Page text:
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Full text of "The manufacture and properties of iron and steel"

METALLURGY OP IRON AND STEEL.-
and colder, producing no gas and letting steam and air pass through unconsumed. There is a mean between these extremes which is almost forced upon the operator, wherein the fire is kept at a constant temperature, and in this condition there is not much increase in hydrogen from the steam, while a little steam passes away with the gases.
In the upper zone of the fire, the volatile hydrocarbons of the fuel are distilled by the heat beneath, and in this way the gaseous products contain a certain proportion of tarry vapors, part of which is condensed in the conducting tubes. The zones of combustion and distillation are not separated by any arbitrary line, but some of the rich components of the coal are carried down into the body of the fire and exposed to a high temperature. This causes the separation of carbon, some of which is burned with the coal, while the rest is carried forward into the conducting tube. When the fire is hot, large volumes of soot are formed in this way and give trouble in the pipes, but when cool there is little soot, but much tar. The worst condition is when holes form, in the bed of coal. This allows air to come through and burn the hydrocarbons above the fire with a smoky soot-producing flame, cakes the coal into an unworkable mass, and increases the percentage of carbonic acid in the gas.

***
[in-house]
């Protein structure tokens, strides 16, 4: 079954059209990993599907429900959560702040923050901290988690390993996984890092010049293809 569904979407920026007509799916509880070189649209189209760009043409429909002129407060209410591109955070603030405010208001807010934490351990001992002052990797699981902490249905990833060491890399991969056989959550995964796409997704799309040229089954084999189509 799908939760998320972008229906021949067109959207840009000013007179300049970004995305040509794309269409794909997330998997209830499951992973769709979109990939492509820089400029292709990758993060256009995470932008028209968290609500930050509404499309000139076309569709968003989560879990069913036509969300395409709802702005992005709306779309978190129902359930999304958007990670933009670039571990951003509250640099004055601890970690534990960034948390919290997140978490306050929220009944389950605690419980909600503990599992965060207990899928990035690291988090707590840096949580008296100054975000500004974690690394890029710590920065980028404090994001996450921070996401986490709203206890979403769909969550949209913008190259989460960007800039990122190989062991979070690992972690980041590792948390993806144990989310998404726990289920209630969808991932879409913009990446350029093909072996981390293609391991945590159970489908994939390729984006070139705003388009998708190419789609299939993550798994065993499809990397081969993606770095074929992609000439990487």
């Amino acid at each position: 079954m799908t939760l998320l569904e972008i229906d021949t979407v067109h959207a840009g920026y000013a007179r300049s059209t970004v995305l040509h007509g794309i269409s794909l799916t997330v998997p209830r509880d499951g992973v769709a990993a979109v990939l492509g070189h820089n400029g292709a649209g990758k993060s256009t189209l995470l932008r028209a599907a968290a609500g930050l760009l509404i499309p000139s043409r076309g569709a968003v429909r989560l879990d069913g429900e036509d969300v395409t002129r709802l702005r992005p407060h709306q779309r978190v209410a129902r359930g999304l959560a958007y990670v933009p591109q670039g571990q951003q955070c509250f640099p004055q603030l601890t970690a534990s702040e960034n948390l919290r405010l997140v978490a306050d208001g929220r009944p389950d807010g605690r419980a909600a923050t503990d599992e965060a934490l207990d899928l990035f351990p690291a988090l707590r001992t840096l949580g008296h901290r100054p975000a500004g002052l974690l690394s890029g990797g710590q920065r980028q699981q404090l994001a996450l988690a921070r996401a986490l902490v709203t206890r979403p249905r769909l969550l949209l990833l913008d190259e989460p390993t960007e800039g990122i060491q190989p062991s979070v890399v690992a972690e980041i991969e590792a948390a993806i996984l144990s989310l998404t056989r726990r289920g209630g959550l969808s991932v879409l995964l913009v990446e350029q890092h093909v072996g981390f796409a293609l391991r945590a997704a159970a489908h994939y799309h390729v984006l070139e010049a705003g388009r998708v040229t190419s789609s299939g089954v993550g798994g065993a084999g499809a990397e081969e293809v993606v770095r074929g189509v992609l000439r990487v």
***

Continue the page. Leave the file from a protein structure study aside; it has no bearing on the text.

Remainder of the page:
In Sec. VHIi were discussed certain producer experiments, and the gas "there given may be taken as representative of ordinary practice, the composition being as follows:
Per cent. Siemens   Gas.                                                            by volume.
C02.....................................        5.7
C2H4   ....................................        0.6
O.......................................        0.4
CO......................................      22.0
H  .......................................      10.5
CH4.....................................        2.6
N, by difference...........................     58.2
100.0
Some of these percentages, notably of C02, H, and CH4, vary through wide ranges according to the condition of the fire, but the nitrogen will always be about 60 per cent. This component remains passive throughout all the future history of combustion, but it so reduces the calorific intensity that the gas is applicable only to regenerative furnaces.
The ordinary methods of gas analysis fail to take definite account